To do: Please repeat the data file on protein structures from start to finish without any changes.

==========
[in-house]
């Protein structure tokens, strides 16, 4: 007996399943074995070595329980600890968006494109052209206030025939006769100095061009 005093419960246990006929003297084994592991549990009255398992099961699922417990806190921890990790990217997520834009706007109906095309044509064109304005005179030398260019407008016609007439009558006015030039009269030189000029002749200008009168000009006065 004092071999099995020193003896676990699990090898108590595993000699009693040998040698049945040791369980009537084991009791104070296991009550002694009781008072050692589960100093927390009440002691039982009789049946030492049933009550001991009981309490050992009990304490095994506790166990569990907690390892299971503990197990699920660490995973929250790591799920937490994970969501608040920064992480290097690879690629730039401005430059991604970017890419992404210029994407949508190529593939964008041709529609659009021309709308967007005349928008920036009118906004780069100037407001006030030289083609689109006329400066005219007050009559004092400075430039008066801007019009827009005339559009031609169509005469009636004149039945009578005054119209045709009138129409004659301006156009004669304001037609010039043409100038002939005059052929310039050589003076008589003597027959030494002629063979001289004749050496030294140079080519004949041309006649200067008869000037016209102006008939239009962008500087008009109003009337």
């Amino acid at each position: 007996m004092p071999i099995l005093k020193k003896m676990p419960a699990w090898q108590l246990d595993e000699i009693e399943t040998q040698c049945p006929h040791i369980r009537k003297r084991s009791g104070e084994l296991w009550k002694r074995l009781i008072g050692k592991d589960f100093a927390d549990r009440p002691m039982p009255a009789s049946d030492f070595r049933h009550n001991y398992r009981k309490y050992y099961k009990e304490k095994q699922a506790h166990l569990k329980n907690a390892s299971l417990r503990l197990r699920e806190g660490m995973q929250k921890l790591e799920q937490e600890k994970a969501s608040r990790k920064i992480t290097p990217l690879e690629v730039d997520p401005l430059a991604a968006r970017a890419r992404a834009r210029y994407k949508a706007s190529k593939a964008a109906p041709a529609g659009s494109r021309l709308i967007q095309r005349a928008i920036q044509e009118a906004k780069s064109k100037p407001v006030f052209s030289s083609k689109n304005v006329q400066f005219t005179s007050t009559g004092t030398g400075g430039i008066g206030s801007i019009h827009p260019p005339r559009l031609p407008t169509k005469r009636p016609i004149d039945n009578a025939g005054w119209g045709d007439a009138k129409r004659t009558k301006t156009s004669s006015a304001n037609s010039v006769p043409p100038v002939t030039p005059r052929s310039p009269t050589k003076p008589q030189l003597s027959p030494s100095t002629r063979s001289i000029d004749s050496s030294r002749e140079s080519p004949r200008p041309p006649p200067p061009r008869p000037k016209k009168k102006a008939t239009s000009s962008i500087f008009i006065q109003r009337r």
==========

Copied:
[in-house]
């Protein structure tokens, strides 16, 4: 007996399943074995070595329980600890968006494109052209206030025939006769100095061009 005093419960246990006929003297084994592991549990009255398992099961699922417990806190921890990790990217997520834009706007109906095309044509064109304005005179030398260019407008016609007439009558006015030039009269030189000029002749200008009168000009006065 004092071999099995020193003896676990699990090898108590595993000699009693040998040698049945040791369980009537084991009791104070296991009550002694009781008072050692589960100093927390009440002691039982009789049946030492049933009550001991009981309490050992009990304490095994506790166990569990907690390892299971503990197990699920660490995973929250790591799920937490994970969501608040920064992480290097690879690629730039401005430059991604970017890419992404210029994407949508190529593939964008041709529609659009021309709308967007005349928008920036009118906004780069100037407001006030030289083609689109006329400066005219007050009559004092400075430039008066801007019009827009005339559009031609169509005469009636004149039945009578005054119209045709009138129409004659301006156009004669304001037609010039043409100038002939005059052929310039050589003076008589003597027959030494002629063979001289004749050496030294140079080519004949041309006649200067008869000037016209102006008939239009962008500087008009109003009337």
């Amino acid at each position: 007996m004092p071999i099995l005093k020193k003896m676990p419960a699990w090898q108590l246990d595993e000699i009693e399943t040998q040698c049945p006929h040791i369980r009537k003297r084991s009791g104070e084994l296991w009550k002694r074995l009781i008072g050692k592991d589960f100093a927390d549990r009440p002691m039982p009255a009789s049946d030492f070595r049933h009550n001991y398992r009981k309490y050992y099961k009990e304490k095994q699922a506790h166990l569990k329980n907690a390892s299971l417990r503990l197990r699920e806190g660490m995973q929250k921890l790591e799920q937490e600890k994970a969501s608040r990790k920064i992480t290097p990217l690879e690629v730039d997520p401005l430059a991604a968006r970017a890419r992404a834009r210029y994407k949508a706007s190529k593939a964008a109906p041709a529609g659009s494109r021309l709308i967007q095309r005349a928008i920036q044509e009118a906004k780069s064109k100037p407001v006030f052209s030289s083609k689109n304005v006329q400066f005219t005179s007050t009559g004092t030398g400075g430039i008066g206030s801007i019009h827009p260019p005339r559009l031609p407008t169509k005469r009636p016609i004149d039945n009578a025939g005054w119209g045709d007439a009138k129409r004659t009558k301006t156009s004669s006015a304001n037609s010039v006769p043409p100038v002939t030039p005059r052929s310039p009269t050589k003076p008589q030189l003597s027959p030494s100095t002629r063979s001289i000029d004749s050496s030294r002749e140079s080519p004949r200008p041309p006649p200067p061009r008869p000037k016209k009168k102006a008939t239009s000009s962008i500087f008009i006065q109003r009337r």